Music has been basically incorporated into Rhys Fulber's DNA...With hip parents, he was in the womb for a Led Zepplin concert and at age 6 they carried him along to a Kraftwerk show during their Autobahn era. Instruments were always in the house as well as weekend jam sessions where he would rest his head on the pillow inside the kick drum. After the luxury of growing up around his father's excellent record collection (influenced by the blues and psychadelia of the Dutch and German scene of the late 60s and early 70s - where they lived on and off) and starting to play drums and whatever else was lying around at an early age, the original Vancouver punk scene had profound impact. Music as a lifestyle, art and political statement.
The dawn of the eighties and the discovery of electronic music came next. Helped by the familiarity with Kraftwerk, and Pete Shelley's Homosapien album, Rhys embraced groups like OMD and later, through local innovators Skinny Puppy, the first wave of industrial culture - european electronic underground and experimental music.
Meeting Bill Leeb at a local alternative fashion store was the gateway to an exclusive record and tape collection and collaborations with a couple of synthesizers and a portastudio. Rhys' drum kit now pretty much replaced by a synthesizer and drum machine. Eventually joining Leeb's Front Line Assembly as a teenager, they gradually rose from cassette only releases, to european vinyl, to Melody Maker buzz act by 1990. Tours of europe and the US cemented Front Line Assembly's position in industrial dance, as a myriad of side projects spun off of down time from FLA.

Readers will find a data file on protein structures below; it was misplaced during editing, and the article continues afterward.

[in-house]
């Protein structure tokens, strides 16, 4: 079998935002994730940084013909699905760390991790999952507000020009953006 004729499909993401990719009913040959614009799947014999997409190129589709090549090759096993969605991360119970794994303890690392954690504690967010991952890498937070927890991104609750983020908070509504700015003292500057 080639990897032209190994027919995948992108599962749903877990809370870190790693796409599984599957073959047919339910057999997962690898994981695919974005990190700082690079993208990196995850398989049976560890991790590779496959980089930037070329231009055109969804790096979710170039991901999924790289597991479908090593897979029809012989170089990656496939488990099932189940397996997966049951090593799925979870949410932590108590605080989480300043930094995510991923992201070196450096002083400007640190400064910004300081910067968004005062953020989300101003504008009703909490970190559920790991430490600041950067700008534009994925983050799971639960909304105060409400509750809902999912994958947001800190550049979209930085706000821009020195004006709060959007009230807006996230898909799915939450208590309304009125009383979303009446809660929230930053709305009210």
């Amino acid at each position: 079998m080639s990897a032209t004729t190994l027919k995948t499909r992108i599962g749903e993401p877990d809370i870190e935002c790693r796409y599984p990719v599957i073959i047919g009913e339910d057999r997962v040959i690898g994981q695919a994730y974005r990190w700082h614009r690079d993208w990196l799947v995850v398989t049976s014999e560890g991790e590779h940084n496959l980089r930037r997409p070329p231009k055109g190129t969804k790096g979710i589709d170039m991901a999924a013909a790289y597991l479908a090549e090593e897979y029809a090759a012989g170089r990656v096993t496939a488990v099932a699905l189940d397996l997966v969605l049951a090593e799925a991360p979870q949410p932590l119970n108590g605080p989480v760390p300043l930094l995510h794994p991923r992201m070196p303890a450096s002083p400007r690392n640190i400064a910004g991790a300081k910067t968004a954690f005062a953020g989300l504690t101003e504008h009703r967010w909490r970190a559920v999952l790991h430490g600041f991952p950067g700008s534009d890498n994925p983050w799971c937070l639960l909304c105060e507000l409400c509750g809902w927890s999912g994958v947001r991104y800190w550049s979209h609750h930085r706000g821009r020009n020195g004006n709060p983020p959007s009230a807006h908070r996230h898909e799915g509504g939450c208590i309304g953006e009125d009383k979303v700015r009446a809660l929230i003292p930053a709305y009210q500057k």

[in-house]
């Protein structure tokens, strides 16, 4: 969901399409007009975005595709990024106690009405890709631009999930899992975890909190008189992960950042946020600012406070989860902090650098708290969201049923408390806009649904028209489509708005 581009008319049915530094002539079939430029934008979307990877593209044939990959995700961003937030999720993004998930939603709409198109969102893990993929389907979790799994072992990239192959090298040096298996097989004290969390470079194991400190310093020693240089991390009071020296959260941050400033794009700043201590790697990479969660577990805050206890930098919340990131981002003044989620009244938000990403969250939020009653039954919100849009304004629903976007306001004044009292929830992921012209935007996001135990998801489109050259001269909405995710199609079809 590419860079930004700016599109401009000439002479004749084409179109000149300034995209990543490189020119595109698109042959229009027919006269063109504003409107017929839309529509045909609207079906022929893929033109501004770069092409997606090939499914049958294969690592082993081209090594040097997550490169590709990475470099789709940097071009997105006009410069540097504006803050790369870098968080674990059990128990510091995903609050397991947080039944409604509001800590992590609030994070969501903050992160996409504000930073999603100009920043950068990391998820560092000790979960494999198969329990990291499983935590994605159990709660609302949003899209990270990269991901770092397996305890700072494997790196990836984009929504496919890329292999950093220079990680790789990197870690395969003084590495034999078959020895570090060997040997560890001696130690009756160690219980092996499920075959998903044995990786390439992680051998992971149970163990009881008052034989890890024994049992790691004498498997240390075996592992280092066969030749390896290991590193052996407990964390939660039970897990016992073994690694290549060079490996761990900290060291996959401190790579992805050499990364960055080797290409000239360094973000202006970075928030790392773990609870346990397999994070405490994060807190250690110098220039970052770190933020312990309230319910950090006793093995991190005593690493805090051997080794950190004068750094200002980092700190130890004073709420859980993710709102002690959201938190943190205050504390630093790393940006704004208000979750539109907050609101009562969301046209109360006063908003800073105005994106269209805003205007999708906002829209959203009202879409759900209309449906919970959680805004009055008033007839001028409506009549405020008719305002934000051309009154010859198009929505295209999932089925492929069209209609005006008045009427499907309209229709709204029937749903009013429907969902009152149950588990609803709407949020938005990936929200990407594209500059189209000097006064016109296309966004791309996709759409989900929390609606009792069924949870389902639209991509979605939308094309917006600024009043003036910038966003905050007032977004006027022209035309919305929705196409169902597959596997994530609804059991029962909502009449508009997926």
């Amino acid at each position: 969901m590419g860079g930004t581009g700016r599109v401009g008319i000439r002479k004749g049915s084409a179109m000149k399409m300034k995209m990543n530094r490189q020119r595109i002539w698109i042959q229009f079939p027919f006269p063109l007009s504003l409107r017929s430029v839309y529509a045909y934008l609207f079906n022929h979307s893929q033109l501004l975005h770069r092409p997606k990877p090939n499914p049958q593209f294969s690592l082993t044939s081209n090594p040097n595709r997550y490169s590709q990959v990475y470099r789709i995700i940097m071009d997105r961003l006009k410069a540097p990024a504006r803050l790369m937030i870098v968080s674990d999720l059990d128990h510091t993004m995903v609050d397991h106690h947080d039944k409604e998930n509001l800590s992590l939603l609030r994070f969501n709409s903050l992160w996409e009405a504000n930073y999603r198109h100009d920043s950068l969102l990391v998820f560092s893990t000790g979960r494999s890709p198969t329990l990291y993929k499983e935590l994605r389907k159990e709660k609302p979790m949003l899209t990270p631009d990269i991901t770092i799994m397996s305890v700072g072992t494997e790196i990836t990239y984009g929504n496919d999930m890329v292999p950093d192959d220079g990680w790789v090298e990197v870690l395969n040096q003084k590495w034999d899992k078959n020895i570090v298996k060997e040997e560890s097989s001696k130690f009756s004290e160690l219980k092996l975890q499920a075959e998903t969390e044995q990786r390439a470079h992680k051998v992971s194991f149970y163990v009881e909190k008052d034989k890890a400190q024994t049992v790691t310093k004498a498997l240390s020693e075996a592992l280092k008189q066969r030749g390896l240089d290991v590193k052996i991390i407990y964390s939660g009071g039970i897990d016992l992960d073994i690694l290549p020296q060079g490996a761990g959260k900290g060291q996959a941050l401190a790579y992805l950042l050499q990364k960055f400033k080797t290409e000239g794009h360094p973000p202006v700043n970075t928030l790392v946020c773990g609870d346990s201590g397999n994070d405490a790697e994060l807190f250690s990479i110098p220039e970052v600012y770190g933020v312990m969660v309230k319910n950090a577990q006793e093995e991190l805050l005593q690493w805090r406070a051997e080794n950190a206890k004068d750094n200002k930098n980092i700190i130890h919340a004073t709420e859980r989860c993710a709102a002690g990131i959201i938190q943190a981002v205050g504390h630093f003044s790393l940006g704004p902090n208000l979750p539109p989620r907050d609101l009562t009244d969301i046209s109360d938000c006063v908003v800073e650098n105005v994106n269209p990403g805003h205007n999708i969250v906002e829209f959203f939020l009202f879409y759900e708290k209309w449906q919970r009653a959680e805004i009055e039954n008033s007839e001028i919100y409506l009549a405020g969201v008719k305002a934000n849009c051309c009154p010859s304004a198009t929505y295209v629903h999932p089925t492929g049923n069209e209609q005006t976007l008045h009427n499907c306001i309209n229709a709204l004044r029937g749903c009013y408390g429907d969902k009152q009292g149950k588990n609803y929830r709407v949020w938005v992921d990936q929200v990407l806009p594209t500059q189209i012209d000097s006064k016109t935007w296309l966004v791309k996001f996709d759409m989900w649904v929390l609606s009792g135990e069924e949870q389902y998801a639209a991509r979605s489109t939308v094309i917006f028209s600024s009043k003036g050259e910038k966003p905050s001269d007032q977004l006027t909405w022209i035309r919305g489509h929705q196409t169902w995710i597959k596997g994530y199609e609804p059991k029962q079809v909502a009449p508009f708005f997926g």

The rise in profile began to create other opportunities. Remixes and eventually, production of more rock based groups, looking to add the modern flourishes of programming to their sound. Most notably was Fear Factory, and the underground metal classic Demanufacture.
As the industrial scene seemed to be burning out, a side project called Delerium began making somewhat accidental inroads to a more mainstream audience. An outlet for more ambient textures than those of FLA, the addition of female vocals to the soundscapes, struck a chord with record buyers. The best known of these being the Sarah McLachlan voiced Silence. Though released in 1997 on the Delerium album Karma, a progressive house remix two years later, took the global club scene by storm. Add a couple more remixes and it ended up on charts across europe (notably #3 in the UK) and produced gold and platinum sales in several countries.
By this point Rhys had left already FLA and Delerium, to open new chapters. After years of production work, the desire to compose new material returned. The Conjure One project is born.